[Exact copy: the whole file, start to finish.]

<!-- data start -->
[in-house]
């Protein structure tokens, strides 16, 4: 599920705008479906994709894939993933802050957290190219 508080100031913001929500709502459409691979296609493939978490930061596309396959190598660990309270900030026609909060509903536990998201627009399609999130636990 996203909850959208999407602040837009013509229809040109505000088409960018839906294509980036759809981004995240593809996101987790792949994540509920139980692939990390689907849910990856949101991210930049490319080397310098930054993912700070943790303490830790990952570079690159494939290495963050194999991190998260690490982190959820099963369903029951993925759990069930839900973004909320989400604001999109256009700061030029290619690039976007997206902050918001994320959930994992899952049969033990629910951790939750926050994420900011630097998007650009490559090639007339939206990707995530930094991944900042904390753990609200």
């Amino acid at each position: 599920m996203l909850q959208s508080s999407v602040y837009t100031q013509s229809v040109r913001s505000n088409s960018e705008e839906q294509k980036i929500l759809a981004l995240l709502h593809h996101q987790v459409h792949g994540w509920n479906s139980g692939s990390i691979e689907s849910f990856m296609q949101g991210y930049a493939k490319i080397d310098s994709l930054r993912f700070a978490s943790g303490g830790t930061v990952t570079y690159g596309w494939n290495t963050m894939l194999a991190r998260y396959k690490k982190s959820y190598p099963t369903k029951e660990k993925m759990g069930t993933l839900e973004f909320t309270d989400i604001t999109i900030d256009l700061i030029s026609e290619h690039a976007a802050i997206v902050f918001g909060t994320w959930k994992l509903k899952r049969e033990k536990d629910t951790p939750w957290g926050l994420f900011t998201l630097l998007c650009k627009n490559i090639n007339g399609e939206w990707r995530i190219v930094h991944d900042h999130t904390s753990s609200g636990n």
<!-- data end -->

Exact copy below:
[in-house]
């Protein structure tokens, strides 16, 4: 599920705008479906994709894939993933802050957290190219 508080100031913001929500709502459409691979296609493939978490930061596309396959190598660990309270900030026609909060509903536990998201627009399609999130636990 996203909850959208999407602040837009013509229809040109505000088409960018839906294509980036759809981004995240593809996101987790792949994540509920139980692939990390689907849910990856949101991210930049490319080397310098930054993912700070943790303490830790990952570079690159494939290495963050194999991190998260690490982190959820099963369903029951993925759990069930839900973004909320989400604001999109256009700061030029290619690039976007997206902050918001994320959930994992899952049969033990629910951790939750926050994420900011630097998007650009490559090639007339939206990707995530930094991944900042904390753990609200």
């Amino acid at each position: 599920m996203l909850q959208s508080s999407v602040y837009t100031q013509s229809v040109r913001s505000n088409s960018e705008e839906q294509k980036i929500l759809a981004l995240l709502h593809h996101q987790v459409h792949g994540w509920n479906s139980g692939s990390i691979e689907s849910f990856m296609q949101g991210y930049a493939k490319i080397d310098s994709l930054r993912f700070a978490s943790g303490g830790t930061v990952t570079y690159g596309w494939n290495t963050m894939l194999a991190r998260y396959k690490k982190s959820y190598p099963t369903k029951e660990k993925m759990g069930t993933l839900e973004f909320t309270d989400i604001t999109i900030d256009l700061i030029s026609e290619h690039a976007a802050i997206v902050f918001g909060t994320w959930k994992l509903k899952r049969e033990k536990d629910t951790p939750w957290g926050l994420f900011t998201l630097l998007c650009k627009n490559i090639n007339g399609e939206w990707r995530i190219v930094h991944d900042h999130t904390s753990s609200g636990n």